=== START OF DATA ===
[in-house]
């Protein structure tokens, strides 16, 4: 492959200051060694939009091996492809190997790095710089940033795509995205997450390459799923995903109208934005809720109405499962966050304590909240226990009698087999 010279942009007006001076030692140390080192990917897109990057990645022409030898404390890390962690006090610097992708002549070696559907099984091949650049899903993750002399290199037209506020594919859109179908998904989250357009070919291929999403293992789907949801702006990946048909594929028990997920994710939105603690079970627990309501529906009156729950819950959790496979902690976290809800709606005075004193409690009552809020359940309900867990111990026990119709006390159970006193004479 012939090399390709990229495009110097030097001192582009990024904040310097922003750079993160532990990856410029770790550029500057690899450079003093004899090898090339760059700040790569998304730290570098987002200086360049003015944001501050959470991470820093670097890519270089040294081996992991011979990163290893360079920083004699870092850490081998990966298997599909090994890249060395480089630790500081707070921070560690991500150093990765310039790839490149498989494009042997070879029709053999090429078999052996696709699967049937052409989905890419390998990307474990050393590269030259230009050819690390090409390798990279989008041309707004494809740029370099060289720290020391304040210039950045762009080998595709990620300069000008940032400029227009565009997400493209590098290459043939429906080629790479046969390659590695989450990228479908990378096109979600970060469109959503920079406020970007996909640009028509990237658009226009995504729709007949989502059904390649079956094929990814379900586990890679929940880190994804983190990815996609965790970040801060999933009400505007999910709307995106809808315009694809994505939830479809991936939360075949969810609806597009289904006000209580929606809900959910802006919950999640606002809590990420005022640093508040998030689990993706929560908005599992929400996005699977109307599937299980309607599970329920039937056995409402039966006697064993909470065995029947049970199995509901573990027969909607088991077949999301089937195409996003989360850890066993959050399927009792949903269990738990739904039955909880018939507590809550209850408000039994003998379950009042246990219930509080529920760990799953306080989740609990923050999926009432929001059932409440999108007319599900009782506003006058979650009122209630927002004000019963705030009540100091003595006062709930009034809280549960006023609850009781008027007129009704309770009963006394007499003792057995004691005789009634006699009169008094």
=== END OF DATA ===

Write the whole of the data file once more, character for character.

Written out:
[in-house]
């Protein structure tokens, strides 16, 4: 492959200051060694939009091996492809190997790095710089940033795509995205997450390459799923995903109208934005809720109405499962966050304590909240226990009698087999 010279942009007006001076030692140390080192990917897109990057990645022409030898404390890390962690006090610097992708002549070696559907099984091949650049899903993750002399290199037209506020594919859109179908998904989250357009070919291929999403293992789907949801702006990946048909594929028990997920994710939105603690079970627990309501529906009156729950819950959790496979902690976290809800709606005075004193409690009552809020359940309900867990111990026990119709006390159970006193004479 012939090399390709990229495009110097030097001192582009990024904040310097922003750079993160532990990856410029770790550029500057690899450079003093004899090898090339760059700040790569998304730290570098987002200086360049003015944001501050959470991470820093670097890519270089040294081996992991011979990163290893360079920083004699870092850490081998990966298997599909090994890249060395480089630790500081707070921070560690991500150093990765310039790839490149498989494009042997070879029709053999090429078999052996696709699967049937052409989905890419390998990307474990050393590269030259230009050819690390090409390798990279989008041309707004494809740029370099060289720290020391304040210039950045762009080998595709990620300069000008940032400029227009565009997400493209590098290459043939429906080629790479046969390659590695989450990228479908990378096109979600970060469109959503920079406020970007996909640009028509990237658009226009995504729709007949989502059904390649079956094929990814379900586990890679929940880190994804983190990815996609965790970040801060999933009400505007999910709307995106809808315009694809994505939830479809991936939360075949969810609806597009289904006000209580929606809900959910802006919950999640606002809590990420005022640093508040998030689990993706929560908005599992929400996005699977109307599937299980309607599970329920039937056995409402039966006697064993909470065995029947049970199995509901573990027969909607088991077949999301089937195409996003989360850890066993959050399927009792949903269990738990739904039955909880018939507590809550209850408000039994003998379950009042246990219930509080529920760990799953306080989740609990923050999926009432929001059932409440999108007319599900009782506003006058979650009122209630927002004000019963705030009540100091003595006062709930009034809280549960006023609850009781008027007129009704309770009963006394007499003792057995004691005789009634006699009169008094």